A visit to Fairyland

1970

When I was a child, Fairyland was easy to reach. It was on State Highway 618 in Conneaut Lake, Pa.

Not exactly an enchanted land, this Fairyland offered encounters with fanciful fiberglass structures and a few live animals.

Fairyland Forest opened in 1960, just across the highway from Conneaut Lake Park. It was one of many story-book-themed parks that sprouted across the nation in the 1950s and 1960s to attract young baby boomers. According to Conneaut Lake Park: The First 100 Years of Fun by Lee O. Bush and Richard F. Hersey, Fairyland Forest drew enthusiastic crowds in its early years.

For my family, visiting Conneaut Lake was a summer tradition that started around 1970. We would travel with my maternal grandparents and rent a cottage or motel rooms near Conneaut Lake Park. And, every year, we spend a few hours strolling through Fairyland Forest.

1972

At some point, my grandfather took sole responsibility for this part of our vacation. I’m sure that gave my parents and my grandmother a nice break, and it also helped me and my brother create wonderful memories with our grandfather.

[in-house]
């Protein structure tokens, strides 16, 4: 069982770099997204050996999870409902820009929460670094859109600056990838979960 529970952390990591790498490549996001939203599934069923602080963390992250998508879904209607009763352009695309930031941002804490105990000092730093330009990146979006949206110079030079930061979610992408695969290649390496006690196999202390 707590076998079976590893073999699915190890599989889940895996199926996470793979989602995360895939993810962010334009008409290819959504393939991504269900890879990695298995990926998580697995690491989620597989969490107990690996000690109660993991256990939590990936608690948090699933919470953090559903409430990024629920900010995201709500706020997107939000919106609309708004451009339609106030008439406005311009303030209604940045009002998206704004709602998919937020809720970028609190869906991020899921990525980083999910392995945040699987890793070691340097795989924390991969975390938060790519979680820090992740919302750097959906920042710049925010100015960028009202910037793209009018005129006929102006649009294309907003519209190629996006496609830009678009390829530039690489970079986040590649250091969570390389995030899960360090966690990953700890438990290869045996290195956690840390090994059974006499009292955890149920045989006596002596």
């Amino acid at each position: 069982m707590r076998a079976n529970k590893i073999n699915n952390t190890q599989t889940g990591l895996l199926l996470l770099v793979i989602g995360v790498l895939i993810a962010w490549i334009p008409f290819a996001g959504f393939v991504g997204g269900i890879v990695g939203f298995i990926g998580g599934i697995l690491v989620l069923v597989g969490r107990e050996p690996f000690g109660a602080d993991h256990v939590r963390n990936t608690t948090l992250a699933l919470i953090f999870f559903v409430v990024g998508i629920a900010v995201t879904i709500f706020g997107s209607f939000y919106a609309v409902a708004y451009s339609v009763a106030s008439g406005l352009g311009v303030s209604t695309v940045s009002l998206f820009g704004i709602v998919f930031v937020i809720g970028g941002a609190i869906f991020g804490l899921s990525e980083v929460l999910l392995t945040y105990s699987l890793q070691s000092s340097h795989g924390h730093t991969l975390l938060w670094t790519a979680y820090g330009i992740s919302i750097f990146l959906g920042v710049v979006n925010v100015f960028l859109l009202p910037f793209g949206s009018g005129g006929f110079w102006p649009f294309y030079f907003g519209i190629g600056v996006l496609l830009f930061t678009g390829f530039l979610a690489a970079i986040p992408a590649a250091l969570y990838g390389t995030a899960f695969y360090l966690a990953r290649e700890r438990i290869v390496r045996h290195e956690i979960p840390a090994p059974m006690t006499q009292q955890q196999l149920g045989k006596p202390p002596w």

Fairyland Forest displayed scenes out of nursery rhymes (Humpty Dumpty, the Old Woman Who Lived in a Shoe), holidays (the Easter bunny), and Bible stories (Jonah and the whale, Noah’s ark), along with a few random touches (a big frog and turtle you could sit on—an irresistible photo op, at least for my family).

Past the displays, you found a petting zoo and a playground. Newspaper ads from the 1960s touted “over 100 little live animals that eat out of your hand.” I mostly remember deer and goats and some very aggressive geese.

Turtle has a boo-boo–and I’m wearing tube socks with sandals

You exited the park through a Windmill-shaped building that housed (surprise!) a gift shop.

I enjoyed our Fairyland Forest tradition so much that I never balked at going, even as I entered my teen years. Sentiment blinded me to the park’s deteriorating condition.

1982

We made our final trip in 1983, not knowing then that it would be our last. My grandfather died of lung cancer in 1984. Fairyland Forest closed in 1985, the victim of declining attendance.

A 1986 column in the Washington (Pa.) Observer-Reporter proclaimed: “The demise of Fairyland Forest won’t be considered a loss by anyone who visited there the last few years. In 1983, the attractions were sorely in need of a paint job, and the array of animals displayed there resembled a petting zoo too large for its own good.”

1977

It was a loss to me, though. For years after my grandfather died, I figured I would never return to Conneaut. I thought seeing the RV camping facility that replaced Fairyland Forest would hurt too much. By 1997, my feelings changed, and now I try to support the struggling Conneaut Lake Park with an annual visit.

I take my daughter to Idlewild’s Storybook Forest to give her the Mother Goose experience.

And I journey back to Fairyland in old photos and my memories.

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